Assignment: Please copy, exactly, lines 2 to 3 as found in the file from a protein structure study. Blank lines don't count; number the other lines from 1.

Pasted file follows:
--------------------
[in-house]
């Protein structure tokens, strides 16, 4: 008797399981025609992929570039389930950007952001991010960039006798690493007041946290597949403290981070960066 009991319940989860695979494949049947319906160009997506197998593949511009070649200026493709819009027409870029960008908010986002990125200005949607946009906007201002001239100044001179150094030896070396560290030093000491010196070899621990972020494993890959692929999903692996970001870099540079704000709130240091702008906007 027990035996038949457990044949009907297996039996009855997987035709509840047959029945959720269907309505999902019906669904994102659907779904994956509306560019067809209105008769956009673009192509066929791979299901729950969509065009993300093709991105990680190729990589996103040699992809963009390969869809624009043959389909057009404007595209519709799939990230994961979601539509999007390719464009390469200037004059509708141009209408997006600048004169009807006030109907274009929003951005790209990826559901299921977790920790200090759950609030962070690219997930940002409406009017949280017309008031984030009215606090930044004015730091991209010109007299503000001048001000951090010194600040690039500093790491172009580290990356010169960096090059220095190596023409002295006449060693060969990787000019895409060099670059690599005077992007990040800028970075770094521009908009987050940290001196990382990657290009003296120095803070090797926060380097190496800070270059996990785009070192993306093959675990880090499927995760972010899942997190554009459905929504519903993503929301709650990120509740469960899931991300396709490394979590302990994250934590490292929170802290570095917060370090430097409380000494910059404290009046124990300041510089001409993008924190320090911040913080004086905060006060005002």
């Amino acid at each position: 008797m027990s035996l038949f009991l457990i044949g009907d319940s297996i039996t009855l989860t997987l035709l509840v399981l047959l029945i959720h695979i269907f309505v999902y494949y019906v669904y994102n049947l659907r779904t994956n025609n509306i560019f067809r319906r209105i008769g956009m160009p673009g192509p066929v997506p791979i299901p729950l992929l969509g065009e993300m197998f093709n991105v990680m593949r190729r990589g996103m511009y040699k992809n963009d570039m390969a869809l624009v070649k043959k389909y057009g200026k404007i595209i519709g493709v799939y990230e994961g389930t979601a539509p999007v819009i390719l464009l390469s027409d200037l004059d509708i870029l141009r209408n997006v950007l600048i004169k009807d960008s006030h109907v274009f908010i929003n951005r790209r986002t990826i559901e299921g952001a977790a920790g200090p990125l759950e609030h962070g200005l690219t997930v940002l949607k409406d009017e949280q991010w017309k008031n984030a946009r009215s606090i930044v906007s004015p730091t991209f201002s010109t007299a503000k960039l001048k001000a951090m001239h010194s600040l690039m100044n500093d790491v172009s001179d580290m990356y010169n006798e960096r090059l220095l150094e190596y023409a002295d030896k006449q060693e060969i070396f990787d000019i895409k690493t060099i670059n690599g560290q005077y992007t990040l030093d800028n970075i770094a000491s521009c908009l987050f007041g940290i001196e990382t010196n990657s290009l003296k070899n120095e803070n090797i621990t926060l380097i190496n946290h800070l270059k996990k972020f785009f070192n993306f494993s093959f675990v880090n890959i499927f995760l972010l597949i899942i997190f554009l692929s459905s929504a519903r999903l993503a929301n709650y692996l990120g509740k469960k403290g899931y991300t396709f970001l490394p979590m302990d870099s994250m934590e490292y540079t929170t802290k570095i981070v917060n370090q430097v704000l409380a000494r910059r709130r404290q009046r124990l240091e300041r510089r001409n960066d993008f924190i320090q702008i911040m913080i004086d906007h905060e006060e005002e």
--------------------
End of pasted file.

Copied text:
């Protein structure tokens, strides 16, 4: 008797399981025609992929570039389930950007952001991010960039006798690493007041946290597949403290981070960066 009991319940989860695979494949049947319906160009997506197998593949511009070649200026493709819009027409870029960008908010986002990125200005949607946009906007201002001239100044001179150094030896070396560290030093000491010196070899621990972020494993890959692929999903692996970001870099540079704000709130240091702008906007 027990035996038949457990044949009907297996039996009855997987035709509840047959029945959720269907309505999902019906669904994102659907779904994956509306560019067809209105008769956009673009192509066929791979299901729950969509065009993300093709991105990680190729990589996103040699992809963009390969869809624009043959389909057009404007595209519709799939990230994961979601539509999007390719464009390469200037004059509708141009209408997006600048004169009807006030109907274009929003951005790209990826559901299921977790920790200090759950609030962070690219997930940002409406009017949280017309008031984030009215606090930044004015730091991209010109007299503000001048001000951090010194600040690039500093790491172009580290990356010169960096090059220095190596023409002295006449060693060969990787000019895409060099670059690599005077992007990040800028970075770094521009908009987050940290001196990382990657290009003296120095803070090797926060380097190496800070270059996990785009070192993306093959675990880090499927995760972010899942997190554009459905929504519903993503929301709650990120509740469960899931991300396709490394979590302990994250934590490292929170802290570095917060370090430097409380000494910059404290009046124990300041510089001409993008924190320090911040913080004086905060006060005002």
């Amino acid at each position: 008797m027990s035996l038949f009991l457990i044949g009907d319940s297996i039996t009855l989860t997987l035709l509840v399981l047959l029945i959720h695979i269907f309505v999902y494949y019906v669904y994102n049947l659907r779904t994956n025609n509306i560019f067809r319906r209105i008769g956009m160009p673009g192509p066929v997506p791979i299901p729950l992929l969509g065009e993300m197998f093709n991105v990680m593949r190729r990589g996103m511009y040699k992809n963009d570039m390969a869809l624009v070649k043959k389909y057009g200026k404007i595209i519709g493709v799939y990230e994961g389930t979601a539509p999007v819009i390719l464009l390469s027409d200037l004059d509708i870029l141009r209408n997006v950007l600048i004169k009807d960008s006030h109907v274009f908010i929003n951005r790209r986002t990826i559901e299921g952001a977790a920790g200090p990125l759950e609030h962070g200005l690219t997930v940002l949607k409406d009017e949280q991010w017309k008031n984030a946009r009215s606090i930044v906007s004015p730091t991209f201002s010109t007299a503000k960039l001048k001000a951090m001239h010194s600040l690039m100044n500093d790491v172009s001179d580290m990356y010169n006798e960096r090059l220095l150094e190596y023409a002295d030896k006449q060693e060969i070396f990787d000019i895409k690493t060099i670059n690599g560290q005077y992007t990040l030093d800028n970075i770094a000491s521009c908009l987050f007041g940290i001196e990382t010196n990657s290009l003296k070899n120095e803070n090797i621990t926060l380097i190496n946290h800070l270059k996990k972020f785009f070192n993306f494993s093959f675990v880090n890959i499927f995760l972010l597949i899942i997190f554009l692929s459905s929504a519903r999903l993503a929301n709650y692996l990120g509740k469960k403290g899931y991300t396709f970001l490394p979590m302990d870099s994250m934590e490292y540079t929170t802290k570095i981070v917060n370090q430097v704000l409380a000494r910059r709130r404290q009046r124990l240091e300041r510089r001409n960066d993008f924190i320090q702008i911040m913080i004086d906007h905060e006060e005002e």